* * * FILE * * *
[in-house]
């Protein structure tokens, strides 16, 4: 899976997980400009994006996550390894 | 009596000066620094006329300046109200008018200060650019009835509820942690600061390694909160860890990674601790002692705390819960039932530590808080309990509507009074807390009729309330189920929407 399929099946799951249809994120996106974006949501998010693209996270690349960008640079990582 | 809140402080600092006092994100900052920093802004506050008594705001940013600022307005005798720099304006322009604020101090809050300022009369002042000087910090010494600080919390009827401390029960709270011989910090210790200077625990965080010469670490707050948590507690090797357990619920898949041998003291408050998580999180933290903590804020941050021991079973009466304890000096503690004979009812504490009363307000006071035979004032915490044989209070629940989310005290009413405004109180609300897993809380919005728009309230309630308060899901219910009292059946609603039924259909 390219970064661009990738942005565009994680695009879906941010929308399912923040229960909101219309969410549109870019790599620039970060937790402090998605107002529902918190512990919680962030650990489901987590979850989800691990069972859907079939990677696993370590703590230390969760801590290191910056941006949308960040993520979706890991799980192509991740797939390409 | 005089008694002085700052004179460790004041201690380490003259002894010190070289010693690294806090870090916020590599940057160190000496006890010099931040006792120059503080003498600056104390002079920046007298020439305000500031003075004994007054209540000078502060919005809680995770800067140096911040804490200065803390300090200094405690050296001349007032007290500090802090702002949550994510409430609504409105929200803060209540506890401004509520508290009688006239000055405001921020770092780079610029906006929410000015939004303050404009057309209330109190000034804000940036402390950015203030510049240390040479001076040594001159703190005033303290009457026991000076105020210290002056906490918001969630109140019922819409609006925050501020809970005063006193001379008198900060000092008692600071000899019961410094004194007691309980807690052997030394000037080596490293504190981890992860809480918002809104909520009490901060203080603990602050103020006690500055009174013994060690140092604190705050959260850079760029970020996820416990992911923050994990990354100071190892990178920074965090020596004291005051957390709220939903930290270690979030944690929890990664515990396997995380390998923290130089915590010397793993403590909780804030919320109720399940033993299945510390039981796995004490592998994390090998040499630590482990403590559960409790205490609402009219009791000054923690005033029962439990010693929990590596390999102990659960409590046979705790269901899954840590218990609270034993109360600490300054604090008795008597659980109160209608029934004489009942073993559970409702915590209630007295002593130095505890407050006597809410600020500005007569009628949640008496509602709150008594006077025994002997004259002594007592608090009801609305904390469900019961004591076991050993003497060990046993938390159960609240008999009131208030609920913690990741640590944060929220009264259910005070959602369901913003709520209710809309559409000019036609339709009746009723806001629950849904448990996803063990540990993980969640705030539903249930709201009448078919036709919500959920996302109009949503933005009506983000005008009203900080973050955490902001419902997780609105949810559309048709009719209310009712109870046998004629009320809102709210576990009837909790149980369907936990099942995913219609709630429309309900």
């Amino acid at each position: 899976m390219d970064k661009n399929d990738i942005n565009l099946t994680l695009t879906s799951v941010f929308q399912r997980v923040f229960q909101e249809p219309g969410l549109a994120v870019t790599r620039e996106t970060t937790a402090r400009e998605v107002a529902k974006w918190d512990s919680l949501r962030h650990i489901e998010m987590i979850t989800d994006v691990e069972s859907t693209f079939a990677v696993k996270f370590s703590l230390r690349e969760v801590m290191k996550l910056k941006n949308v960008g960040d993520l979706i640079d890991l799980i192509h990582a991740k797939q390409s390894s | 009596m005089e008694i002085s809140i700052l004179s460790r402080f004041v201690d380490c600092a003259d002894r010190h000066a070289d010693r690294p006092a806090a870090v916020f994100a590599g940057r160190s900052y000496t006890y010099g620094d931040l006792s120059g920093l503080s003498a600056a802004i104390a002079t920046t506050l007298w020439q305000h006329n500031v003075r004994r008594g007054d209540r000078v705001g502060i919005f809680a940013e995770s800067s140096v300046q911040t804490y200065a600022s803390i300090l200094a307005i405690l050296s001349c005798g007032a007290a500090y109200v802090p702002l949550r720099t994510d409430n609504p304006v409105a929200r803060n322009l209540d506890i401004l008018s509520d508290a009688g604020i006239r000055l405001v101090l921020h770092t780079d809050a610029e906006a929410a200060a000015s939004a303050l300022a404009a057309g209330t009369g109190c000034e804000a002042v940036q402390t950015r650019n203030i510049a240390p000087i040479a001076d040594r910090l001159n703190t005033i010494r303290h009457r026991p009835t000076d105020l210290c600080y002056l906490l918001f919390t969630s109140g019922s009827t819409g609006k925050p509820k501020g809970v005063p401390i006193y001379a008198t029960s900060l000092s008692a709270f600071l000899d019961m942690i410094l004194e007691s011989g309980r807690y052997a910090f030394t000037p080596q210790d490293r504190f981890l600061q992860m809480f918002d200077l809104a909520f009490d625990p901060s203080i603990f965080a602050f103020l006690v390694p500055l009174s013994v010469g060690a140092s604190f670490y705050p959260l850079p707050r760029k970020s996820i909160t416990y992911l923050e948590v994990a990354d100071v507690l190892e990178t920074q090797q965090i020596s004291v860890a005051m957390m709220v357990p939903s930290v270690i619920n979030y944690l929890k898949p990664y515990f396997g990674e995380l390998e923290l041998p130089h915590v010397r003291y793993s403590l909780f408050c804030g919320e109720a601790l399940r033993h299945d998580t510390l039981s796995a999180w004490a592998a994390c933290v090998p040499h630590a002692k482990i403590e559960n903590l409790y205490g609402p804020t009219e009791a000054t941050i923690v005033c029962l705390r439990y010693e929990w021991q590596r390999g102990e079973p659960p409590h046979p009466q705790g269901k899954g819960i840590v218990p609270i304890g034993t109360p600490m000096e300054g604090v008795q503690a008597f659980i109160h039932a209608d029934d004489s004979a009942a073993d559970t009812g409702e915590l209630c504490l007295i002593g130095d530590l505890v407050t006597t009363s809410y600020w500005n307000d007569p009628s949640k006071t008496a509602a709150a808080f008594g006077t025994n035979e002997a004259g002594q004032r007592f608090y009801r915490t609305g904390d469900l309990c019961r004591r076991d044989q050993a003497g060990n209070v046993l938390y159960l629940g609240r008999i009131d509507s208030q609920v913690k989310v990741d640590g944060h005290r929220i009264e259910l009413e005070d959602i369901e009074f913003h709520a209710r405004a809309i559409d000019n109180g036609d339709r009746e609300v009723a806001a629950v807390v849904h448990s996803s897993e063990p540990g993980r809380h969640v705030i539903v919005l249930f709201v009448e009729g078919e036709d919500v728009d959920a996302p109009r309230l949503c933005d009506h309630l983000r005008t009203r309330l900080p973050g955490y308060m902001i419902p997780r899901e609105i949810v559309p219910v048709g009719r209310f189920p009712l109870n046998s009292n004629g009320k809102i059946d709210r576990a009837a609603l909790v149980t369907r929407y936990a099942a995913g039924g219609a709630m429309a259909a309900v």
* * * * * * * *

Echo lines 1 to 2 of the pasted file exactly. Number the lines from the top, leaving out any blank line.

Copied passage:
[in-house]
């Protein structure tokens, strides 16, 4: 899976997980400009994006996550390894 | 009596000066620094006329300046109200008018200060650019009835509820942690600061390694909160860890990674601790002692705390819960039932530590808080309990509507009074807390009729309330189920929407 399929099946799951249809994120996106974006949501998010693209996270690349960008640079990582 | 809140402080600092006092994100900052920093802004506050008594705001940013600022307005005798720099304006322009604020101090809050300022009369002042000087910090010494600080919390009827401390029960709270011989910090210790200077625990965080010469670490707050948590507690090797357990619920898949041998003291408050998580999180933290903590804020941050021991079973009466304890000096503690004979009812504490009363307000006071035979004032915490044989209070629940989310005290009413405004109180609300897993809380919005728009309230309630308060899901219910009292059946609603039924259909 390219970064661009990738942005565009994680695009879906941010929308399912923040229960909101219309969410549109870019790599620039970060937790402090998605107002529902918190512990919680962030650990489901987590979850989800691990069972859907079939990677696993370590703590230390969760801590290191910056941006949308960040993520979706890991799980192509991740797939390409 | 005089008694002085700052004179460790004041201690380490003259002894010190070289010693690294806090870090916020590599940057160190000496006890010099931040006792120059503080003498600056104390002079920046007298020439305000500031003075004994007054209540000078502060919005809680995770800067140096911040804490200065803390300090200094405690050296001349007032007290500090802090702002949550994510409430609504409105929200803060209540506890401004509520508290009688006239000055405001921020770092780079610029906006929410000015939004303050404009057309209330109190000034804000940036402390950015203030510049240390040479001076040594001159703190005033303290009457026991000076105020210290002056906490918001969630109140019922819409609006925050501020809970005063006193001379008198900060000092008692600071000899019961410094004194007691309980807690052997030394000037080596490293504190981890992860809480918002809104909520009490901060203080603990602050103020006690500055009174013994060690140092604190705050959260850079760029970020996820416990992911923050994990990354100071190892990178920074965090020596004291005051957390709220939903930290270690979030944690929890990664515990396997995380390998923290130089915590010397793993403590909780804030919320109720399940033993299945510390039981796995004490592998994390090998040499630590482990403590559960409790205490609402009219009791000054923690005033029962439990010693929990590596390999102990659960409590046979705790269901899954840590218990609270034993109360600490300054604090008795008597659980109160209608029934004489009942073993559970409702915590209630007295002593130095505890407050006597809410600020500005007569009628949640008496509602709150008594006077025994002997004259002594007592608090009801609305904390469900019961004591076991050993003497060990046993938390159960609240008999009131208030609920913690990741640590944060929220009264259910005070959602369901913003709520209710809309559409000019036609339709009746009723806001629950849904448990996803063990540990993980969640705030539903249930709201009448078919036709919500959920996302109009949503933005009506983000005008009203900080973050955490902001419902997780609105949810559309048709009719209310009712109870046998004629009320809102709210576990009837909790149980369907936990099942995913219609709630429309309900």